In response to the congressional hearings being held today by Representative Peter King of New York about so-called radicalization of U.S. Muslims many (mostly conservative) voices are dismissing concerns that the hearings may be seen as a sort of witch hunt against Muslims, hearkening back to the days of Japanese internment camps. The argument goes that no one outside of the small group plotting terrorist acts in the name of Islam should be worried by the hearings. Rep. King, we are told, is only probing those who pose a threat to the U.S., which does not include the vast majority of freedom-loving, American-flag-toting Muslims in the U.S. Never mind for the moment that King has had an anti-Muslim agenda for years, saying that it is unfortunate that “we have too many mosques in this country.” Putting that aside, what interests me today in regards to these hearings is actually the reaction from the right to a couple of things that happened in 2009 and late last year.
Way back in ‘09 the Department of Homeland Security released a report warning against right-wing extremism in this country. Immediately, concerned parties on the right, including Rep. King, cried foul, saying among other things that the report amounted to little more than an attack on conservatives. Though the report specifically targeted “rightwing extremists,” that didn’t stop conservatives from aligning themselves with those the report was about, such as when Glenn Beck sarcastically proclaimed himself an extremist for predicting the country’s economic meltdown and offering his viewers tips for “preparation” in response to the meltdown. Michele Bachman called it “a hammer coming down on interest group after interest group that apparently the Obama Administration perceives as a threat to us.” Michelle Malkin called the report “a sweeping indictment of conservatives.” And King criticized the report for looking at the wrong group, saying that Secretary of Homeland Security Janet Napolitano “has never put out a report talking about look out for mosques. Look out for Islamic terrorists in our country. Look out for the fact that very few Muslims come forward to cooperate with the police. If they sent out a report saying that, there would be hell to pay.” (Is this hell to pay, Representative King, or just some Americans exercising their rights?)
And then there was the outrage from some conservatives that any of their actions might be associated with one “whack job” who acted alone and shot and killed a number of people in Tucson, Arizona last year. When that tragedy occurred, those voices pleaded with us to blame the individual and nothing more. Not society. Not rhetoric. Not signs with crosshairs. Certainly not them. Acts of violence, they said, are the responsibility of the individuals who commit them. We should not, they told us, look any further than those individuals.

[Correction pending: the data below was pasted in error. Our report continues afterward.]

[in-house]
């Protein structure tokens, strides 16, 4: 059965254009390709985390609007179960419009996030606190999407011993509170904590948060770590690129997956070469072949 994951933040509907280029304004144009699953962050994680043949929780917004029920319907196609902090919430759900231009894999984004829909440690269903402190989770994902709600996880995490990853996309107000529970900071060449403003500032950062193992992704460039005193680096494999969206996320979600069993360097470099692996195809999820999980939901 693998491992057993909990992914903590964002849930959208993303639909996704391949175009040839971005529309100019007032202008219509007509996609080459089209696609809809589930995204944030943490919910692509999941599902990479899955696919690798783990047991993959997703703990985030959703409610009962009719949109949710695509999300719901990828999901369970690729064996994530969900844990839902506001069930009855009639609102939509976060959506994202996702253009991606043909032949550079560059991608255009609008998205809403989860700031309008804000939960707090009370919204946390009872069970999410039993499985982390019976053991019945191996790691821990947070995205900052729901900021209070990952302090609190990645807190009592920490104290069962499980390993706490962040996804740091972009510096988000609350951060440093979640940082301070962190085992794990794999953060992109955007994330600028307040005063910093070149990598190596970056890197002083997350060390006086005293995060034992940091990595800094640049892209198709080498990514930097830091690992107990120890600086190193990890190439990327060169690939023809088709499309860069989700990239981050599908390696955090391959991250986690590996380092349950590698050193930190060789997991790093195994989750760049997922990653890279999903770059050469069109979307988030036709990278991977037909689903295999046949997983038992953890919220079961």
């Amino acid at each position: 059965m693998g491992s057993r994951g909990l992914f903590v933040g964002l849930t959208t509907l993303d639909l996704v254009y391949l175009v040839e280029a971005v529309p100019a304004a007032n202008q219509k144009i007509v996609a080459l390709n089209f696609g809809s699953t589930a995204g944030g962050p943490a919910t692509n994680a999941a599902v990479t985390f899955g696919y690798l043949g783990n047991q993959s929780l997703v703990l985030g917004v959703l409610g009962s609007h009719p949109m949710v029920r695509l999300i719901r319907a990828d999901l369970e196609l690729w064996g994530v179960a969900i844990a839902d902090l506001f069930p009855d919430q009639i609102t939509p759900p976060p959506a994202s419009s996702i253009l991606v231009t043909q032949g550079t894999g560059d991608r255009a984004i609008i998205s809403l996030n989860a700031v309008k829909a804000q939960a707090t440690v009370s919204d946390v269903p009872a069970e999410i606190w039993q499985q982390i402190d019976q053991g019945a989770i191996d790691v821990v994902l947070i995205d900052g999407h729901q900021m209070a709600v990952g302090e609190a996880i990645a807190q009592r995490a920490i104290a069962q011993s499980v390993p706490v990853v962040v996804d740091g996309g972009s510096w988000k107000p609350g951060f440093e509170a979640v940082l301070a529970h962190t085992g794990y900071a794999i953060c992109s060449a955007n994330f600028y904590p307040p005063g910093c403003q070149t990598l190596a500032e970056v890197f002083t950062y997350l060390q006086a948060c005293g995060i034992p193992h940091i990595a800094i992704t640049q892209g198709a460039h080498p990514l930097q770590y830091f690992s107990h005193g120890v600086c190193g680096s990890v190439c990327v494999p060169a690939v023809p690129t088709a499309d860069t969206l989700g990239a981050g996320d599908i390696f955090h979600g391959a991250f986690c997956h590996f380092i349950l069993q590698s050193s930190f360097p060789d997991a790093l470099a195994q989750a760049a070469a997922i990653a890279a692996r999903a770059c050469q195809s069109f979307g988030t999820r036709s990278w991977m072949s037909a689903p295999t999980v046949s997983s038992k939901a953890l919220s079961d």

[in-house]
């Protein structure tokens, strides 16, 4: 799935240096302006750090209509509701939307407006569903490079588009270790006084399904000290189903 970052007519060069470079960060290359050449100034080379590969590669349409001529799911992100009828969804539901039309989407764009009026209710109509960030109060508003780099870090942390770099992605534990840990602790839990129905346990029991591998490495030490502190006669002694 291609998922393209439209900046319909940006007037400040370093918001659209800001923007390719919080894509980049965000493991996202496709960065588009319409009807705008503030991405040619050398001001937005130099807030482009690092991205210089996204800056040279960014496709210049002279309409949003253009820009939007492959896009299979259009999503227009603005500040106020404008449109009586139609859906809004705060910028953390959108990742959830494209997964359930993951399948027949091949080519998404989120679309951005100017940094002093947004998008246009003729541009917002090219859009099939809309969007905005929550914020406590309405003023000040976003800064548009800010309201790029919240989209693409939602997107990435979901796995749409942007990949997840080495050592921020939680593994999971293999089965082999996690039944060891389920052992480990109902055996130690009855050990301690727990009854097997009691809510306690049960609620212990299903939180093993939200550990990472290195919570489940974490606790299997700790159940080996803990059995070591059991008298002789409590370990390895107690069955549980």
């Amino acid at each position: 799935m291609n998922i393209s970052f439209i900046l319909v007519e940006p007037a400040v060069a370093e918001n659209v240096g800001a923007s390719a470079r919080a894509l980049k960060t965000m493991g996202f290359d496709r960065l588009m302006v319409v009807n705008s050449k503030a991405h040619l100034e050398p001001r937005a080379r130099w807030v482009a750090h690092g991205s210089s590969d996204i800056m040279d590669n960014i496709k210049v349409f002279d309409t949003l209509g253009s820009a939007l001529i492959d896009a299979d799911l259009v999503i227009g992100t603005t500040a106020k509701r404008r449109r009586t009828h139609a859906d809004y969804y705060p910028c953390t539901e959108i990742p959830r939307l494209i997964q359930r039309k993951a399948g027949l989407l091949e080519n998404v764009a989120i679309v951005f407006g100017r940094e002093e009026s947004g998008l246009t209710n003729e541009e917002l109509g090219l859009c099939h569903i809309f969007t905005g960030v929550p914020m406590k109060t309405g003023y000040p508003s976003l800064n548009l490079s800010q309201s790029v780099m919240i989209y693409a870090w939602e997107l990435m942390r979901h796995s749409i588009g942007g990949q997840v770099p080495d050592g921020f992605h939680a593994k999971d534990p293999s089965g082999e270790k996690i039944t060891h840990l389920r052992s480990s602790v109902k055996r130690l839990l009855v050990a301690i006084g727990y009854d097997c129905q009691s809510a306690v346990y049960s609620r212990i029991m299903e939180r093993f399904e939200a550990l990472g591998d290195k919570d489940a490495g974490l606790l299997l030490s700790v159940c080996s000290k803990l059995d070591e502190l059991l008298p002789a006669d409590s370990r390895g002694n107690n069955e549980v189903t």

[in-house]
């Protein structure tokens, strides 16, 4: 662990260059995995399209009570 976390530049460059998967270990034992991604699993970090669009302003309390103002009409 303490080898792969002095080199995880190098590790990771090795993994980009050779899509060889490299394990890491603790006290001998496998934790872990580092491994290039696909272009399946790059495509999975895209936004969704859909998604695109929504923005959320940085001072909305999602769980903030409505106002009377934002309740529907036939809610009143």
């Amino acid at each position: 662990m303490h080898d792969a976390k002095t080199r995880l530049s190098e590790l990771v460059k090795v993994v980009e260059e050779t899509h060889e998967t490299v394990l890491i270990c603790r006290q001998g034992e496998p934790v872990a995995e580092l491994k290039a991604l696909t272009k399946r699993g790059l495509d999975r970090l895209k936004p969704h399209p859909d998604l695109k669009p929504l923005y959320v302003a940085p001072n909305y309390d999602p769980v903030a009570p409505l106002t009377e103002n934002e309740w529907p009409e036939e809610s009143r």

Yet now we have a congressional hearing explicitly naming not individuals who have perpetrated acts of violence and terror, but a larger supposed trend. “Congressional investigation of Muslim American radicalization is the logical response,” King states, to repeated warnings about homegrown terrorism.
So as the hearings begin some of those who took offense to that DHS report on rightwing extremism and the (according to them) misplaced blame for the AZ shootings can’t see why others might worry that King’s hearings may look like an attack on an entire group. It seems impossible for them to take into consideration how this may be seen as a hearing against a religion and not against any sort of act of terrorism or any individual acting with terroristic intent.
The hypocrisy is what really gets you, isn’t it? Even if you don’t disagree with the intent of the congressional hearings, you have to admit that, in the end, the response to such things all just depends on whose ox is being gored.
Oh, and then there’s this, which brings into question the very foundation upon which Rep. King is trying to stand: